Single Girl Seeks +0 for Family Wedding

This post features images of taxidermy. To understand why visit the Powell-Cotton Museum website. “The past is a foreign country” – L.P. Hartley.

**

Sometimes on those rare moments of peace and tranquillity I take a step back and think to myself, “where does my creativity come from? My ability to construct a half decent sentence together that delves deep into an experience, item or concept while also being able to pull out some humour that keeps people coming back time after time to this humble website of mine?” It’s on such occasions I naturally turn to my family to find the source of my flowing words…

…and realise I really must have been adopted.

Despite the fact my normal dress sense makes me a walking advert for the French rom com Popularie (and something I’m completely fine with, even if it is set in 1958)

…the Cotswold Bennett clan were in fact dressed up to the nines in the Powell-Cotton Museum at Quex Park for a family wedding. The union of my lovely cousin Stella with her Welsh husband-to-be Alun. Because if there was one thing our family needed, its more Welsh (given I’m only 25% of the rugby-mad stuff this marriage couldn’t come soon enough, our family is becoming far too English).

The day started in the same way most my weekday mornings do, wondering why the hell I was awake and why wasn’t I drinking coffee. Not that it got in the way of me catching up on the zzz’s, I woke up some 2.5 hours down the M25 to find a blob of saliva on my dress and a chicken roll having appeared on my lap. I think India might have thrown it at my face. If my bodily fluids didn’t ruin my make up before then the massive size-of-your-face chicken roll did. Again, I took a bite of the roll to be very concerned over the amount of red behind (thankfully my lipstick, not thankfully an expensive brand of the stuff).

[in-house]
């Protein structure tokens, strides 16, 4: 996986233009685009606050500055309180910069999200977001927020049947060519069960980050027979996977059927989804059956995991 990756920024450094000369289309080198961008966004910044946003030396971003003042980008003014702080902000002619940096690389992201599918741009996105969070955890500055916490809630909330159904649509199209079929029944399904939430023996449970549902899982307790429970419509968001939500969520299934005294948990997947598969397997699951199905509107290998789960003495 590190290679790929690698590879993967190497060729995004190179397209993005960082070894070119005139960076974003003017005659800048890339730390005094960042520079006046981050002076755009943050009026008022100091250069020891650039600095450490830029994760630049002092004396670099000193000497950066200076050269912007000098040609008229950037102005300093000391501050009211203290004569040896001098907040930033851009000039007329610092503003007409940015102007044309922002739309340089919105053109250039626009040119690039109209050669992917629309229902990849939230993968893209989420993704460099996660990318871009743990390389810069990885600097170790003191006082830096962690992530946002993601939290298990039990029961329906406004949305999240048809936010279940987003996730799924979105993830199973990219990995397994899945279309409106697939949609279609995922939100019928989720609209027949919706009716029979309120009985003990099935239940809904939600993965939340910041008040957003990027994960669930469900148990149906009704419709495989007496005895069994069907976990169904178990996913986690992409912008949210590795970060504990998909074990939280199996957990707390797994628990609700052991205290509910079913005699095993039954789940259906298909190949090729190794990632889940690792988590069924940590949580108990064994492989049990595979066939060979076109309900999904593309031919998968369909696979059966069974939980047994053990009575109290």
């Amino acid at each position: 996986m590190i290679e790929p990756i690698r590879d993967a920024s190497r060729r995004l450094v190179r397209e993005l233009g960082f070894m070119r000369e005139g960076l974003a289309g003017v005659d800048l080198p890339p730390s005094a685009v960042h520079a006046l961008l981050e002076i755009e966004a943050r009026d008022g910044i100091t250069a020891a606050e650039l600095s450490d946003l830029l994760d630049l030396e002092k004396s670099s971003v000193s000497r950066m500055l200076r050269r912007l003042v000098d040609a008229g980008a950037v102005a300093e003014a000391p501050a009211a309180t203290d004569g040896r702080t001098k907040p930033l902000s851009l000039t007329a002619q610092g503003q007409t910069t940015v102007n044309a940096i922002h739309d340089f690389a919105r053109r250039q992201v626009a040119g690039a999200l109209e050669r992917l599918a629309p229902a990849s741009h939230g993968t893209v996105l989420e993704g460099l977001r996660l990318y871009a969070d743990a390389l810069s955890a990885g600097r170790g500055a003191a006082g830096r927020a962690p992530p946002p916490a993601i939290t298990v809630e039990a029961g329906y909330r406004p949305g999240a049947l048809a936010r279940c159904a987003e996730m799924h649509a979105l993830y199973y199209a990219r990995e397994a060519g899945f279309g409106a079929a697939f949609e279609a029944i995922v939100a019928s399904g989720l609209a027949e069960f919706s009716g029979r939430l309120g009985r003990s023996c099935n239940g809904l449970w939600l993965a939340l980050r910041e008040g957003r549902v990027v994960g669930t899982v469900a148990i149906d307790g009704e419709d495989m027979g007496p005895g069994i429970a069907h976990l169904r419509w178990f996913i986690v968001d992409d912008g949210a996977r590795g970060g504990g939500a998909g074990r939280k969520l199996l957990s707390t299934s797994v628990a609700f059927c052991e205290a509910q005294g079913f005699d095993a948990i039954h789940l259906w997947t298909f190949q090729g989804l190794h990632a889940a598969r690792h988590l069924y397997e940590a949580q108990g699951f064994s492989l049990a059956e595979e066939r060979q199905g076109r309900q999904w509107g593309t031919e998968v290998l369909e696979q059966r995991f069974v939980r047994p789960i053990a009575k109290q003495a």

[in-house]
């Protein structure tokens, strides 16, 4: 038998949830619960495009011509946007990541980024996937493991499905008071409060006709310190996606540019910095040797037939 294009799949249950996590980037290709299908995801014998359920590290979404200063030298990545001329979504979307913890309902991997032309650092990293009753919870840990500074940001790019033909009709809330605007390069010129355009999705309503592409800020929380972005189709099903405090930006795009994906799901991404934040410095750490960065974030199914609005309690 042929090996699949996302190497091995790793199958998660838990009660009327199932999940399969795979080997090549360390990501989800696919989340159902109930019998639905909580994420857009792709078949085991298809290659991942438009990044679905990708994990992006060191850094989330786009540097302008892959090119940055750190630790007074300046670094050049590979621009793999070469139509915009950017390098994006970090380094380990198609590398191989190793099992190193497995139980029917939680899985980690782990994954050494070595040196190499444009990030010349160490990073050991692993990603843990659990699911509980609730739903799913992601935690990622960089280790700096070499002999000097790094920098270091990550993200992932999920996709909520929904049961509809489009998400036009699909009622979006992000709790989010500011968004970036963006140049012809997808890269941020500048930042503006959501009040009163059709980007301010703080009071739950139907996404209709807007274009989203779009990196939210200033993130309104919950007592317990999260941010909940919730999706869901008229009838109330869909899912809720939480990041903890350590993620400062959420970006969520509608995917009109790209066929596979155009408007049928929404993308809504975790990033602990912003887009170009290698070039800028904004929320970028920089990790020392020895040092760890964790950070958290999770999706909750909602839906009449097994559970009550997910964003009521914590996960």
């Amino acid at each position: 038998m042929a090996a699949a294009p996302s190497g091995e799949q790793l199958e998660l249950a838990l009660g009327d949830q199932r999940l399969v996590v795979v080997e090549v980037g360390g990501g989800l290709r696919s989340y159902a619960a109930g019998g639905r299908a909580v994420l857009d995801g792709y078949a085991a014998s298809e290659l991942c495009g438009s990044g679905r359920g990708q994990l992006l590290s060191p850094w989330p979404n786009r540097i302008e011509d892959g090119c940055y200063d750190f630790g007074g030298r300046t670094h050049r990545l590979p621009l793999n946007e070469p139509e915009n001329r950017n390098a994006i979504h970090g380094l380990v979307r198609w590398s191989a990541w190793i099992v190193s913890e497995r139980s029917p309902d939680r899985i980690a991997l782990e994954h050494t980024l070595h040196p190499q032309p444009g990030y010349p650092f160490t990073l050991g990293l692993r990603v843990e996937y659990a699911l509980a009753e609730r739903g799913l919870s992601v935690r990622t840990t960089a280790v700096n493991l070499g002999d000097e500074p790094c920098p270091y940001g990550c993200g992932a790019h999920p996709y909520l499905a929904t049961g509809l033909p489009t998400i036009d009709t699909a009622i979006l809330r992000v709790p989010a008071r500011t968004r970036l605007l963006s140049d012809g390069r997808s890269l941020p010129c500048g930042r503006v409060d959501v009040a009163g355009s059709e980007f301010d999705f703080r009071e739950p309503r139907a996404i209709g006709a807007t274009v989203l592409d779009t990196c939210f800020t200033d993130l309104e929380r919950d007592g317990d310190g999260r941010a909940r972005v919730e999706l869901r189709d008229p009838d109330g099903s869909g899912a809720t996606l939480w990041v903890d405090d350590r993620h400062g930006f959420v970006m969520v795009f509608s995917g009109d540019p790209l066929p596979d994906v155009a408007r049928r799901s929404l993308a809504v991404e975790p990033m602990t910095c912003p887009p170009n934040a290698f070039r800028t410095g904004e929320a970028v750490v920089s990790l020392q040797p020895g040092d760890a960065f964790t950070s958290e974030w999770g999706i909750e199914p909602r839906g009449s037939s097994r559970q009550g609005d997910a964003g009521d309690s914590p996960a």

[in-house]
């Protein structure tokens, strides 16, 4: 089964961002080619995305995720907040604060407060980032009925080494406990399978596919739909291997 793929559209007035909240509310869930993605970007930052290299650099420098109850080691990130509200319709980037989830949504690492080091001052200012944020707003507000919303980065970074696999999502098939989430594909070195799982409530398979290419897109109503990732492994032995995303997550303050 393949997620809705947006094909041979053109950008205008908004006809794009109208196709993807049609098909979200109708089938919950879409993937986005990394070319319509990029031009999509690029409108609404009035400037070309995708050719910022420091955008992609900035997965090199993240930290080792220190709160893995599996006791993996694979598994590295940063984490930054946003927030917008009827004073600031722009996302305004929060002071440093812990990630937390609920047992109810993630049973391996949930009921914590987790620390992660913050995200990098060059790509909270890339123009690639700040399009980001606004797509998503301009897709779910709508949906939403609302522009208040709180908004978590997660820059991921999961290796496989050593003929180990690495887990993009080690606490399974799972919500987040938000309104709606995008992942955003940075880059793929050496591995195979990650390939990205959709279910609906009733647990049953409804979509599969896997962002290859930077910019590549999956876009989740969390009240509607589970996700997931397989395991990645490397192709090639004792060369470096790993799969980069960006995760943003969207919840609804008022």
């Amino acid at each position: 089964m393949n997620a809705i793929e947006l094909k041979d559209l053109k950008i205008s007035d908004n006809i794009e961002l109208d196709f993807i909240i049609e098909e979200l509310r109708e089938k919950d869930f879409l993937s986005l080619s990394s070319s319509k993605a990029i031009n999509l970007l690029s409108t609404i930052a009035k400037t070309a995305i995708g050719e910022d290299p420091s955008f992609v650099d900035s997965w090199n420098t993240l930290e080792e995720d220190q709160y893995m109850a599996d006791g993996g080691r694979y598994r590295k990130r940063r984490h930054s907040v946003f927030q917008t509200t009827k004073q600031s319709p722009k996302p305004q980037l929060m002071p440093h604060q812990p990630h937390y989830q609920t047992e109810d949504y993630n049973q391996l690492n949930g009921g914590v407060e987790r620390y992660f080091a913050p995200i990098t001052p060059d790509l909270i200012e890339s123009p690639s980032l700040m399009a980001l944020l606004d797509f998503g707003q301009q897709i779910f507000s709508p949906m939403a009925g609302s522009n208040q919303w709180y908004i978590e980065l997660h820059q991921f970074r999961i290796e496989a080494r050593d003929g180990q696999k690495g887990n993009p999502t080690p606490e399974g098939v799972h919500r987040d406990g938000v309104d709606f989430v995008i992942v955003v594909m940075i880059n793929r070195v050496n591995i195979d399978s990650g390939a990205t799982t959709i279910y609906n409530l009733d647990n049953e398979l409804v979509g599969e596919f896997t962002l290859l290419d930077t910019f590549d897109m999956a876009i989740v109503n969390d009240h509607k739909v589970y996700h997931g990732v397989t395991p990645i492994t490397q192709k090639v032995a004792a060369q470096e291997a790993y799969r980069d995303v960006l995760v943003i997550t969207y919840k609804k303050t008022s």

Once we’d arrived at Birchington (where Mumma Bennett had booked the apartment for the extended weekend) there was a delightful scene where the postcode wrongly took us to the wrong spot, causing us to drive up and down the street multiple times. When people in mobility scooters and shorts start giving you looks you know you’re looking like class A muppets. A particular highlight was when Papa Bennett proposed us three women get changed at the wedding venue seeing as it was apparently so close to where we’d be staying. The response?

As if we’d even be dared seen by other guests before we’d got into our wedding gear. I only had one of my normal 50s outfits on! Men.

Flash forward a few hours once we’d finally found the apartment, got bags, got changed, went to the loo, changed shoes, updated make up, went to the loo again and hopped in the car for all of the two minute journey and were at the venue. One of the first people we saw when arriving at the venue was Aunt Shiona, mother of the Bride.

“What are you doing all here so early?! We had bets on you!” She said as she gave us all hugs and chatted briefly before dashing of to more important matters.

“What a funny thing to say about having bets on us.”

“I can believe it.” Mumma B said.

“I think she was joking.”

“We’re a whole forty minutes early Dad,” I interjected, “that’s not like us at all.”

And then we were chatting and chilling with relatives and I was complaining that I couldn’t be the little toddler who got to wear a pretty dress and roll around in the dirt on a wedding day.

“I mean you could,” Uncle Martin said.